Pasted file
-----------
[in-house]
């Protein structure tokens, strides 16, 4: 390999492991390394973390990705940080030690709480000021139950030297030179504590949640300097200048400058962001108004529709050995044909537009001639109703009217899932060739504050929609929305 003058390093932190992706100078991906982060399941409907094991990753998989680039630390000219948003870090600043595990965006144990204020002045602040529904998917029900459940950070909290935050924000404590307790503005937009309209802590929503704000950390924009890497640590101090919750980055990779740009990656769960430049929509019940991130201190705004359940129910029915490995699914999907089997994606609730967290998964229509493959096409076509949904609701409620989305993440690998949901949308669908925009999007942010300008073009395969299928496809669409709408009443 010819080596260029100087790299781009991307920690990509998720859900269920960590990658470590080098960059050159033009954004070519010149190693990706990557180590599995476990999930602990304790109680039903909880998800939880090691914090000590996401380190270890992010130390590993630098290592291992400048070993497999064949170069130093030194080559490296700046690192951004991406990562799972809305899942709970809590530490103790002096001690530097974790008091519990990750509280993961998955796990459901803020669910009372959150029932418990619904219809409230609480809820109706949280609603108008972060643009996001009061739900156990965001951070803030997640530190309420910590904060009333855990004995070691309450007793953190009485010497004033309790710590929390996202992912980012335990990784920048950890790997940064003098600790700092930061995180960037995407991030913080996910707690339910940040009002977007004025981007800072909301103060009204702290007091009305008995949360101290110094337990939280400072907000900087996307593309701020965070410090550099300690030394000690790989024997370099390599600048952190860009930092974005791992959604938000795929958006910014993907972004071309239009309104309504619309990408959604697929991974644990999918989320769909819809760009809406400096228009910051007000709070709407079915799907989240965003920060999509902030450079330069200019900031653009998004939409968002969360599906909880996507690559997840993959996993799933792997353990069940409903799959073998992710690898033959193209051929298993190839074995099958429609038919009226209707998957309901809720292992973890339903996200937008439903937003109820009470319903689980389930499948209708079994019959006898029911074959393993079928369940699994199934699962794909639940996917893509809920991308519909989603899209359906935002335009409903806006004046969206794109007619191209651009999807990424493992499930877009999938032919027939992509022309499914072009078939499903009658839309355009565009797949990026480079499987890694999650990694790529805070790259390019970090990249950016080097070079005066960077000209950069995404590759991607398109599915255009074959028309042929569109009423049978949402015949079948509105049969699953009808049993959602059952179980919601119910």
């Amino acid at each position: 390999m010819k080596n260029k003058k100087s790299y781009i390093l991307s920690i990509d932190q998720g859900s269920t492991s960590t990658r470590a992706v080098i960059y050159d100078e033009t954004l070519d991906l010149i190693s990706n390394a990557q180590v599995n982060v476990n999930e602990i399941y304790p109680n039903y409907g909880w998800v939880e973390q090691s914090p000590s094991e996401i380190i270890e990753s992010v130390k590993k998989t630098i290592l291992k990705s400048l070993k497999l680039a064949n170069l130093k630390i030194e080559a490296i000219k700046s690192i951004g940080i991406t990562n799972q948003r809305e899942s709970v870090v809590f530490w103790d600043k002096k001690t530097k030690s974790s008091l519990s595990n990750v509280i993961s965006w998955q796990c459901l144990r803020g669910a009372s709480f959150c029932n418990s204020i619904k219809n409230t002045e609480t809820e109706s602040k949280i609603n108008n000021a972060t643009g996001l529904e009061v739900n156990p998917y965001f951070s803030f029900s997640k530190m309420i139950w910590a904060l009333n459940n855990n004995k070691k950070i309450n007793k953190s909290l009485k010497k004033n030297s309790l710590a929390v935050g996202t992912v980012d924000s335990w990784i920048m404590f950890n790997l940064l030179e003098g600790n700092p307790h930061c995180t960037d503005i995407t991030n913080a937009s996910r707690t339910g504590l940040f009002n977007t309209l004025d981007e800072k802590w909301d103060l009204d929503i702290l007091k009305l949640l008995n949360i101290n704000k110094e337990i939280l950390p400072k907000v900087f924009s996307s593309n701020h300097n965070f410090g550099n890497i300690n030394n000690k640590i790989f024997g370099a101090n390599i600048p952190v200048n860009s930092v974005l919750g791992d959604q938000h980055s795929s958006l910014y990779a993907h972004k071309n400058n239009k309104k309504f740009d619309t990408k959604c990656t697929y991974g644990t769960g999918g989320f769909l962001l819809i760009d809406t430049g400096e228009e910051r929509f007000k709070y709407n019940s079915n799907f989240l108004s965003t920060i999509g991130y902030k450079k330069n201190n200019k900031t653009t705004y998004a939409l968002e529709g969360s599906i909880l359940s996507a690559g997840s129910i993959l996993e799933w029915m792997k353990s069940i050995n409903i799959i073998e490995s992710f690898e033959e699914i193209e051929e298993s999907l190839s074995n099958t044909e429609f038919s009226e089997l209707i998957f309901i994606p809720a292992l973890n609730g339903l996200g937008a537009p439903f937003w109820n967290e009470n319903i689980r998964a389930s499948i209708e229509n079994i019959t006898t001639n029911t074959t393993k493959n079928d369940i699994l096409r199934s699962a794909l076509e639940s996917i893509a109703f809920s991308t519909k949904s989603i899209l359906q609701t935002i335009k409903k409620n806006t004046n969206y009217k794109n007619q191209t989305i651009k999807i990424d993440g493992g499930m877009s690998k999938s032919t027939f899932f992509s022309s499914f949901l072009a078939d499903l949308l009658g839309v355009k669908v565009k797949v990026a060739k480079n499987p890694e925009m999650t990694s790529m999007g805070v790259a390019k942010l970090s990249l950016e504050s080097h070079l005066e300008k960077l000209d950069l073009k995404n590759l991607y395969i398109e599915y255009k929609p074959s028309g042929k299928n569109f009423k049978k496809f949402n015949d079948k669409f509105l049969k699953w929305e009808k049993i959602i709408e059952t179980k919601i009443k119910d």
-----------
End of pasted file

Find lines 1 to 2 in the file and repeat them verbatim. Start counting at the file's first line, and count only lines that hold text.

[in-house]
């Protein structure tokens, strides 16, 4: 390999492991390394973390990705940080030690709480000021139950030297030179504590949640300097200048400058962001108004529709050995044909537009001639109703009217899932060739504050929609929305 003058390093932190992706100078991906982060399941409907094991990753998989680039630390000219948003870090600043595990965006144990204020002045602040529904998917029900459940950070909290935050924000404590307790503005937009309209802590929503704000950390924009890497640590101090919750980055990779740009990656769960430049929509019940991130201190705004359940129910029915490995699914999907089997994606609730967290998964229509493959096409076509949904609701409620989305993440690998949901949308669908925009999007942010300008073009395969299928496809669409709408009443 010819080596260029100087790299781009991307920690990509998720859900269920960590990658470590080098960059050159033009954004070519010149190693990706990557180590599995476990999930602990304790109680039903909880998800939880090691914090000590996401380190270890992010130390590993630098290592291992400048070993497999064949170069130093030194080559490296700046690192951004991406990562799972809305899942709970809590530490103790002096001690530097974790008091519990990750509280993961998955796990459901803020669910009372959150029932418990619904219809409230609480809820109706949280609603108008972060643009996001009061739900156990965001951070803030997640530190309420910590904060009333855990004995070691309450007793953190009485010497004033309790710590929390996202992912980012335990990784920048950890790997940064003098600790700092930061995180960037995407991030913080996910707690339910940040009002977007004025981007800072909301103060009204702290007091009305008995949360101290110094337990939280400072907000900087996307593309701020965070410090550099300690030394000690790989024997370099390599600048952190860009930092974005791992959604938000795929958006910014993907972004071309239009309104309504619309990408959604697929991974644990999918989320769909819809760009809406400096228009910051007000709070709407079915799907989240965003920060999509902030450079330069200019900031653009998004939409968002969360599906909880996507690559997840993959996993799933792997353990069940409903799959073998992710690898033959193209051929298993190839074995099958429609038919009226209707998957309901809720292992973890339903996200937008439903937003109820009470319903689980389930499948209708079994019959006898029911074959393993079928369940699994199934699962794909639940996917893509809920991308519909989603899209359906935002335009409903806006004046969206794109007619191209651009999807990424493992499930877009999938032919027939992509022309499914072009078939499903009658839309355009565009797949990026480079499987890694999650990694790529805070790259390019970090990249950016080097070079005066960077000209950069995404590759991607398109599915255009074959028309042929569109009423049978949402015949079948509105049969699953009808049993959602059952179980919601119910």